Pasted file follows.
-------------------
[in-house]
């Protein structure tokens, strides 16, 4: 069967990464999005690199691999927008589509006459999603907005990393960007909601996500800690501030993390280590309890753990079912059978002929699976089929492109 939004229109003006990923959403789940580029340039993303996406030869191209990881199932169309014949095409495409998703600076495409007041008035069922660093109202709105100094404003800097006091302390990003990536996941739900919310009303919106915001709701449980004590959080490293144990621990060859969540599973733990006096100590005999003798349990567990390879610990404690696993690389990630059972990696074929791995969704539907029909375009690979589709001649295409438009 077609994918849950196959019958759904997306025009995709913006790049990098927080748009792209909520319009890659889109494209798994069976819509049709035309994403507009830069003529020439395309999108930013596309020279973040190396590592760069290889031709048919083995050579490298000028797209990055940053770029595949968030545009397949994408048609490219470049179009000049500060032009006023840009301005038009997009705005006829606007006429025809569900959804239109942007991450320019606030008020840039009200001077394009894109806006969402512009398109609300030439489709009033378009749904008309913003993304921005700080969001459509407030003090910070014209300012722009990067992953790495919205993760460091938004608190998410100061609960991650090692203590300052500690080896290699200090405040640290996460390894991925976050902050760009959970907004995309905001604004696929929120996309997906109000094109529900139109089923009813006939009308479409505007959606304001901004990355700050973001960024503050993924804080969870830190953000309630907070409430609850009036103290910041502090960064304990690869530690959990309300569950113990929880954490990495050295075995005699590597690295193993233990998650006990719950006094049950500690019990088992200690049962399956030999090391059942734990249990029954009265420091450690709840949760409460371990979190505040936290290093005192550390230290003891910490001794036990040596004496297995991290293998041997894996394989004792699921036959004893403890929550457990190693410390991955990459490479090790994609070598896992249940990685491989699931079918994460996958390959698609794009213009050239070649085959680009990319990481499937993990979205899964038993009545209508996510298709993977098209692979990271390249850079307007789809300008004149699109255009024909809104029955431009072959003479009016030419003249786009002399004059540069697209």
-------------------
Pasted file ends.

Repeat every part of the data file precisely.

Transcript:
[in-house]
């Protein structure tokens, strides 16, 4: 069967990464999005690199691999927008589509006459999603907005990393960007909601996500800690501030993390280590309890753990079912059978002929699976089929492109 939004229109003006990923959403789940580029340039993303996406030869191209990881199932169309014949095409495409998703600076495409007041008035069922660093109202709105100094404003800097006091302390990003990536996941739900919310009303919106915001709701449980004590959080490293144990621990060859969540599973733990006096100590005999003798349990567990390879610990404690696993690389990630059972990696074929791995969704539907029909375009690979589709001649295409438009 077609994918849950196959019958759904997306025009995709913006790049990098927080748009792209909520319009890659889109494209798994069976819509049709035309994403507009830069003529020439395309999108930013596309020279973040190396590592760069290889031709048919083995050579490298000028797209990055940053770029595949968030545009397949994408048609490219470049179009000049500060032009006023840009301005038009997009705005006829606007006429025809569900959804239109942007991450320019606030008020840039009200001077394009894109806006969402512009398109609300030439489709009033378009749904008309913003993304921005700080969001459509407030003090910070014209300012722009990067992953790495919205993760460091938004608190998410100061609960991650090692203590300052500690080896290699200090405040640290996460390894991925976050902050760009959970907004995309905001604004696929929120996309997906109000094109529900139109089923009813006939009308479409505007959606304001901004990355700050973001960024503050993924804080969870830190953000309630907070409430609850009036103290910041502090960064304990690869530690959990309300569950113990929880954490990495050295075995005699590597690295193993233990998650006990719950006094049950500690019990088992200690049962399956030999090391059942734990249990029954009265420091450690709840949760409460371990979190505040936290290093005192550390230290003891910490001794036990040596004496297995991290293998041997894996394989004792699921036959004893403890929550457990190693410390991955990459490479090790994609070598896992249940990685491989699931079918994460996958390959698609794009213009050239070649085959680009990319990481499937993990979205899964038993009545209508996510298709993977098209692979990271390249850079307007789809300008004149699109255009024909809104029955431009072959003479009016030419003249786009002399004059540069697209």